4 Disproportionate Share Hospital Survival Strategies From UW Medicine

UW Medicine has employed the following strategies to stay afloat with steep pay cuts and other fiscal pressures on the horizon.

It's a tumultuous time for Seattle-based University of Washington Medicine. The academic health system and safety-net provider — which owns or operates four hospitals and a network of nine neighborhood clinics, among other care outlets — has endured several years of state Medicaid payment cuts and economic pressure from the recent recession in the form of unemployed and uninsured people.

Hospital"We're struggling with all of that," says Michael Vanderlinde, UW Medicine director of government financial relations and reimbursement. The system's hospitals — all located in Seattle — include Harborview Medical Center, Northwest Hospital & Medical Center, Valley Medical Center and University of Washington Medical Center.

In 2014 and beyond, the industry landscape will only get rockier, especially for providers like UW Medicine that provide high levels of charity care and treat high volumes of Medicaid patients. Under the Patient Protection and Affordable Care Act, Medicare and Medicaid disproportionate share hospital payments will be reduced by $64 billion over the next six years.

The situation is worse for providers in states that have decided not to expand Medicaid, which means there won't be as many newly insured people under the reform law in 2014 to compensate for the pay cuts. Washington is moving ahead with expanding Medicaid, but Mr. Vanderlinde says it will only help so much, although UW Medicine prefers Medicaid reimbursement to no payment at all.

"Medicaid still doesn't pay anywhere near cost of the services we provide," he says.

The pay cuts and lack of Medicaid expansion in 25 states will strain safety-net providers already fighting to keep their heads above water, says Xiaoyi Huang, assistant vice president of policy for America's Essential Hospitals, a 200-member association of healthcare providers that serve the most vulnerable patient populations.

"Average margins are at 2 percent," she says of the association's members. "Once you take Medicaid disproportionate share hospital payments away, that average margin goes to -6 percent."

In response to that grim outlook, AEH member UW Medicine is using the following strategies to stay as strong as possible, according to Mr. Vanderlinde.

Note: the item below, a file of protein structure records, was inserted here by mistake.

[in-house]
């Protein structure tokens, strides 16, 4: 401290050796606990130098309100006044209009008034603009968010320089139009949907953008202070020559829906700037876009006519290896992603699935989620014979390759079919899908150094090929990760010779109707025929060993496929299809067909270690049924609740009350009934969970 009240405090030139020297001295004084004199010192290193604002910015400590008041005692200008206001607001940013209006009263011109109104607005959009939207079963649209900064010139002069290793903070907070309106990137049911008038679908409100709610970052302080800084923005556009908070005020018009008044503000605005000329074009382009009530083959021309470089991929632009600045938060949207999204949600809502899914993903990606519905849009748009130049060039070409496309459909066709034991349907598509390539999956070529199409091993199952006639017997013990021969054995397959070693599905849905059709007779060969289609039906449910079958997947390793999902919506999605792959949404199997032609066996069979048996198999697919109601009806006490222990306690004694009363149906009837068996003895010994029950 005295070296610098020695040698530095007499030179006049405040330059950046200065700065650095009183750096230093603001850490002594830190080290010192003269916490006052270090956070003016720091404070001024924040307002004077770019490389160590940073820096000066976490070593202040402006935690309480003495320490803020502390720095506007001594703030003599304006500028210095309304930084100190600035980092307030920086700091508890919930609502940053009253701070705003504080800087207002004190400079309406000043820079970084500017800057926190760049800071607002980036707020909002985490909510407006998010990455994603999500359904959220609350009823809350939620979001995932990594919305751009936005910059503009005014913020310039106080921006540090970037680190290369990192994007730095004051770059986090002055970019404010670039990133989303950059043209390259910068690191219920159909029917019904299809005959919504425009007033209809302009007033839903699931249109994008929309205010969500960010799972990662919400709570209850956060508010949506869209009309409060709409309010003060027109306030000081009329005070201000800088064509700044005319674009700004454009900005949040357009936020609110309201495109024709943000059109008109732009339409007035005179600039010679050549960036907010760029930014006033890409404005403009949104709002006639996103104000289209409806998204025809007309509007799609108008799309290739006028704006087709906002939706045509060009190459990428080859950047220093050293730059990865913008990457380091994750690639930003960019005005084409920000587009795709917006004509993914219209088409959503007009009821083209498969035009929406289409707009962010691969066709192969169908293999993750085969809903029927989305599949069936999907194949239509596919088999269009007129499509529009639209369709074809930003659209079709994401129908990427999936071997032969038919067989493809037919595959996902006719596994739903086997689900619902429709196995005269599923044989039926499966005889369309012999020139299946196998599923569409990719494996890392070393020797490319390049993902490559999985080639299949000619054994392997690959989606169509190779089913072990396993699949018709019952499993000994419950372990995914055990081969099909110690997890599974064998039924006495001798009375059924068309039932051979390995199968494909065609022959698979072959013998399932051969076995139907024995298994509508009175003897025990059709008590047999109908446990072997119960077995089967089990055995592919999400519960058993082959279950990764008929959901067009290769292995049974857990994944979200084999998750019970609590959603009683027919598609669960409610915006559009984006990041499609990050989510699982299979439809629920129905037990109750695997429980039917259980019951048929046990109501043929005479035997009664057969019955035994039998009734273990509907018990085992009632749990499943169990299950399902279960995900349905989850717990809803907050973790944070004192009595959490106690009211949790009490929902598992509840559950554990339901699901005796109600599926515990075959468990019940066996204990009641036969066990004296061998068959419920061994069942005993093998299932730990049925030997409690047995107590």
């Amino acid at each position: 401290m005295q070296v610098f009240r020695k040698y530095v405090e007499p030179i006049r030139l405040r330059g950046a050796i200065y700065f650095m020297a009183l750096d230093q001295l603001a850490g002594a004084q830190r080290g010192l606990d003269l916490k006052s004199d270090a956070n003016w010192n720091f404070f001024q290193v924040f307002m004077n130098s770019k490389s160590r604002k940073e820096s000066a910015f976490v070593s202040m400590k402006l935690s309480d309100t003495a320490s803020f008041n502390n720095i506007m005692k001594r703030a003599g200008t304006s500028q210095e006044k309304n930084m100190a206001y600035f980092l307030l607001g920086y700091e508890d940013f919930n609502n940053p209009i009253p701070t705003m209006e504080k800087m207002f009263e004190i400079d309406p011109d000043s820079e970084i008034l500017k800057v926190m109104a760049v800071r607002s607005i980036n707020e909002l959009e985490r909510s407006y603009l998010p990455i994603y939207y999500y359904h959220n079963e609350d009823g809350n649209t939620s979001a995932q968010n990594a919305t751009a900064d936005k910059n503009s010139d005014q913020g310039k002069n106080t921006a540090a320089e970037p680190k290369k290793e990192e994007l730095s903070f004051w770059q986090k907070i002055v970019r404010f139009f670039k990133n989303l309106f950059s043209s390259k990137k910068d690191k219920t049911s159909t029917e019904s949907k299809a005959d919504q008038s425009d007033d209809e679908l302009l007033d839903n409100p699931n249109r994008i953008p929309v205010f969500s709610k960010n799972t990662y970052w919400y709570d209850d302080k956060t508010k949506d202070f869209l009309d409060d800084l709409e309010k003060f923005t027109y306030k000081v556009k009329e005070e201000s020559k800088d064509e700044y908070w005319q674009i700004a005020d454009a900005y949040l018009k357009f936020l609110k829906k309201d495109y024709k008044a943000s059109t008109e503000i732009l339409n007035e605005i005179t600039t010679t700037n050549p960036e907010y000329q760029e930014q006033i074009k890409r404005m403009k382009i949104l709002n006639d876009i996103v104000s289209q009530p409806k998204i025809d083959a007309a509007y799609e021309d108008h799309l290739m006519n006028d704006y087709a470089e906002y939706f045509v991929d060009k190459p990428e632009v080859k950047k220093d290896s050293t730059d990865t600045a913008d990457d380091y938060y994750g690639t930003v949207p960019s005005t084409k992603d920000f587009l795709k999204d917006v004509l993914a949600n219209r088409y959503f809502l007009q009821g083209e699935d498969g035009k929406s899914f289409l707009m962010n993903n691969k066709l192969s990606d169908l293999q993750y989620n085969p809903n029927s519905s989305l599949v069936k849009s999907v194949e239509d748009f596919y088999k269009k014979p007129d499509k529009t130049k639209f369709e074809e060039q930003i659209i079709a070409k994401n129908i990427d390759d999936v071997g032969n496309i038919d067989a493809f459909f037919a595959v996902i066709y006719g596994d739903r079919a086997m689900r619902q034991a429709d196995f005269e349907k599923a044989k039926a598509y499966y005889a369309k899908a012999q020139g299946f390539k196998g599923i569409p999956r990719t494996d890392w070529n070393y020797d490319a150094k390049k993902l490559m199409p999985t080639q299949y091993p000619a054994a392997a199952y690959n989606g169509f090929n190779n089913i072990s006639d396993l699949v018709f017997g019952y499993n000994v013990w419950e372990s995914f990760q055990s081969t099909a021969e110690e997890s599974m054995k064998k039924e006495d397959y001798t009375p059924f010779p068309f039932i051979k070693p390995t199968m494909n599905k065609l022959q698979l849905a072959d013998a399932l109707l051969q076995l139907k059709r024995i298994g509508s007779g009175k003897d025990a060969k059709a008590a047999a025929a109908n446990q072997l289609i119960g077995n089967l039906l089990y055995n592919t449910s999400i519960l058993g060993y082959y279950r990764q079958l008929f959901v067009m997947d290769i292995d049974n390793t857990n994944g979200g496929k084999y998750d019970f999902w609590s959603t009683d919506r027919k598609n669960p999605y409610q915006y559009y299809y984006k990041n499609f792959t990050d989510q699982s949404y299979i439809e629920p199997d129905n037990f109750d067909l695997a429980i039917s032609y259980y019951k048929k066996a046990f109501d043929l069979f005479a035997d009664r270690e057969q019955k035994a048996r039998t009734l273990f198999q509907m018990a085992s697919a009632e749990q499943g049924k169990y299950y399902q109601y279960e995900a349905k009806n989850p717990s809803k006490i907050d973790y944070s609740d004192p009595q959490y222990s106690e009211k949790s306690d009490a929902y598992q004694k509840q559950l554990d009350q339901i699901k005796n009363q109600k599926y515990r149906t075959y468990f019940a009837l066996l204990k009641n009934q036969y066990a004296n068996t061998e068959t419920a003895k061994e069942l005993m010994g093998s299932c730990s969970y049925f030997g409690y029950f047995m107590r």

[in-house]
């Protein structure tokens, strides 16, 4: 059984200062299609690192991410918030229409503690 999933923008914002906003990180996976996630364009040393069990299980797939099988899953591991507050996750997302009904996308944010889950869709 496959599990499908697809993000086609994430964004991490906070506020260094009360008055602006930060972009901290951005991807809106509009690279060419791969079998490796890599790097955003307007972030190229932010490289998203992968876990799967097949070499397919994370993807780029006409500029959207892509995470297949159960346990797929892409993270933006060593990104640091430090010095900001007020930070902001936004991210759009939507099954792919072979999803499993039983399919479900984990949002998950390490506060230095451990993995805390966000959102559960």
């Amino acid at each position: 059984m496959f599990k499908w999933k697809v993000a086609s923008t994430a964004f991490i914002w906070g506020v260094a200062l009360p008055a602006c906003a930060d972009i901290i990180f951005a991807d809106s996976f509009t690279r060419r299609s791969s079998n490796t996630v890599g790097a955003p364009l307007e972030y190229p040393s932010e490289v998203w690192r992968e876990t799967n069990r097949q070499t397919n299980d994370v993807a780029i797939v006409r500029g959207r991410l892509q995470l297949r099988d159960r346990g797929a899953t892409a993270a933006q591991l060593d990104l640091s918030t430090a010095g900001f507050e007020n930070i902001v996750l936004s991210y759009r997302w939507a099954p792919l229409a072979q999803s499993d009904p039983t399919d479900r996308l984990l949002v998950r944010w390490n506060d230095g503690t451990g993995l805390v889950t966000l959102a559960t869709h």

1. Reducing internal costs through the supply chain and administrative overhead. UW has reacted to external financial pressures primarily by reducing internal costs, says Mr. Vanderlinde.

"We've spent a lot of time looking specifically at our supply costs and standardizing a lot of our procedures," he says.

For instance, the system has invested in a back-office billing system and other systems to reduce administrative overhead. Additionally, UW leaders have looked at group purchasing arrangements as a way to tighten up the supply chain.

Overall, he says the system has identified $10 million to $15 million in savings out of its cost base annually for the past five or six years.

2. Making process improvement identification part of budgeting. In order to realize those internal savings, Mr. Vanderlinde says the health system has made identifying process improvements part of its annual budget. This involves scrutinizing operations and looking for places where the provider can squeeze out redundancies and cut raw material costs.

"Every year we do our exercise," he says. "We've got a $10 [million] to $20 million deficit we've got to close." 

3. Maintaining quality of care through coordinated care arrangements and delivery reform. System leaders are also looking at ways to make care more cost-effective while simultaneously improving quality. Mr. Vanderlinde says UW Medicine is considering working with Washington State in several accountable care organization arrangements.

Additionally, the system has participated in various pilot projects to enact delivery reform. For instance, last year, CMS awarded a nearly $18 million grant to a group of providers, including UW Medicine, to fund the three-year implementation of an evidence-based collaborative care management model for patients with depression and diabetes or cardiovascular disease in primary care. 

4. Accepting uncertainty about funding. In the end, UW Medicine can't wait to be sure about future reimbursement levels before making decisions about its operations and finances, Mr. Vanderlinde says.

Last month, Sen. Roger Wicker (R-Miss.) introduced the DSH Relief Act of 2013, a companion bill to Rep. John Lewis' (D-Ga.) bill from earlier this year. If signed, DSH payment cuts would be delayed two years to fiscal year 2016. Although Mr. Vanderlinde says his system would like to see the legislation pass, UW Medicine isn't going to assume anything. Providers have to make decisions right now, without waiting for federal lawmakers or even the state to solve the problem, he says.

"This is a critical point here, and the demand is out there but, at the same time, the funding is unsure," he says. "That creates a lot of planning and financial heartache."

Similarly, Ms. Huang of America's Essential Hospitals says disproportionate share hospitals face unavoidable uncertainty about their financial future.

"They rely so much on government sources of funding," she says. "Changes in Medicaid and state budgets are hard to predict. You don't know exactly what's going to happen." 

More Articles on Disproportionate Share Hospitals:
Hospital Groups Urge Senators to Pass Legislation Delaying DSH Cuts 
CMS Modifies Medicare DSH Payment Rule
CMS Issues Final Rule Cutting $1.1B in Medicaid DSH Payments 

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